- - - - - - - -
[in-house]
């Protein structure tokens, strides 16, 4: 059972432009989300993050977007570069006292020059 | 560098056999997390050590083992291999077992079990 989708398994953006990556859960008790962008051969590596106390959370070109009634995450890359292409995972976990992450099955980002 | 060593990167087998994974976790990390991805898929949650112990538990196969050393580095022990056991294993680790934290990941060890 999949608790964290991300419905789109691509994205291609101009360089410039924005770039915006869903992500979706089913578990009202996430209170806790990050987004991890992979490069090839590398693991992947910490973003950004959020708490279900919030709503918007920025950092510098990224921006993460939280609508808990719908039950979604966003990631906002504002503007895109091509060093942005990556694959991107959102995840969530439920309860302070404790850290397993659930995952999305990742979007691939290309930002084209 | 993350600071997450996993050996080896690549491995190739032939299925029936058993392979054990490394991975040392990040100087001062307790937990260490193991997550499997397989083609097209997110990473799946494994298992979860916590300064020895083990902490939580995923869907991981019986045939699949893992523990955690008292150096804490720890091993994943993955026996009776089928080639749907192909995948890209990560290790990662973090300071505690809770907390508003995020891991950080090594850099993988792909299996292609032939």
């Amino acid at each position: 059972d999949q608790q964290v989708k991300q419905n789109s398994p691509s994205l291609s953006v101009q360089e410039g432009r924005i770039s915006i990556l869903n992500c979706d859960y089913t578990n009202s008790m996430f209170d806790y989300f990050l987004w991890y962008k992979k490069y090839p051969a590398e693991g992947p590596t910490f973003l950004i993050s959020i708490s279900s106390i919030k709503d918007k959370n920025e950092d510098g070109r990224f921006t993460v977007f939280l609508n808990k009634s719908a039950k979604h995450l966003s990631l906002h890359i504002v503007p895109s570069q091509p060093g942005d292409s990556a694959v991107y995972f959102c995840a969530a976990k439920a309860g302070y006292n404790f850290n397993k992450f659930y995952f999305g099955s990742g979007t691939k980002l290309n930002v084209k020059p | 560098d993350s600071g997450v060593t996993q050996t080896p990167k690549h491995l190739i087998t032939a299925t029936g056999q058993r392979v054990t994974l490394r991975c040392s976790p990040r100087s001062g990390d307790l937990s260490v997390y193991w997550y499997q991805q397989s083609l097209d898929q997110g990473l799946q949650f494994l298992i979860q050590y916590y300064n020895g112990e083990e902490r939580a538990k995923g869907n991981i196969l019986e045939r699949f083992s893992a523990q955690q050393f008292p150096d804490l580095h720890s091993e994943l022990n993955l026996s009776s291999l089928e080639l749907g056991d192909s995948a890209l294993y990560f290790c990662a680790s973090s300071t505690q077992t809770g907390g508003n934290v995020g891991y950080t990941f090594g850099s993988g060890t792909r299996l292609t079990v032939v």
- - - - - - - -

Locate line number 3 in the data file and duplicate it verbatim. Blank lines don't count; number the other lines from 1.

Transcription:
């Amino acid at each position: 059972d999949q608790q964290v989708k991300q419905n789109s398994p691509s994205l291609s953006v101009q360089e410039g432009r924005i770039s915006i990556l869903n992500c979706d859960y089913t578990n009202s008790m996430f209170d806790y989300f990050l987004w991890y962008k992979k490069y090839p051969a590398e693991g992947p590596t910490f973003l950004i993050s959020i708490s279900s106390i919030k709503d918007k959370n920025e950092d510098g070109r990224f921006t993460v977007f939280l609508n808990k009634s719908a039950k979604h995450l966003s990631l906002h890359i504002v503007p895109s570069q091509p060093g942005d292409s990556a694959v991107y995972f959102c995840a969530a976990k439920a309860g302070y006292n404790f850290n397993k992450f659930y995952f999305g099955s990742g979007t691939k980002l290309n930002v084209k020059p | 560098d993350s600071g997450v060593t996993q050996t080896p990167k690549h491995l190739i087998t032939a299925t029936g056999q058993r392979v054990t994974l490394r991975c040392s976790p990040r100087s001062g990390d307790l937990s260490v997390y193991w997550y499997q991805q397989s083609l097209d898929q997110g990473l799946q949650f494994l298992i979860q050590y916590y300064n020895g112990e083990e902490r939580a538990k995923g869907n991981i196969l019986e045939r699949f083992s893992a523990q955690q050393f008292p150096d804490l580095h720890s091993e994943l022990n993955l026996s009776s291999l089928e080639l749907g056991d192909s995948a890209l294993y990560f290790c990662a680790s973090s300071t505690q077992t809770g907390g508003n934290v995020g891991y950080t990941f090594g850099s993988g060890t792909r299996l292609t079990v032939v």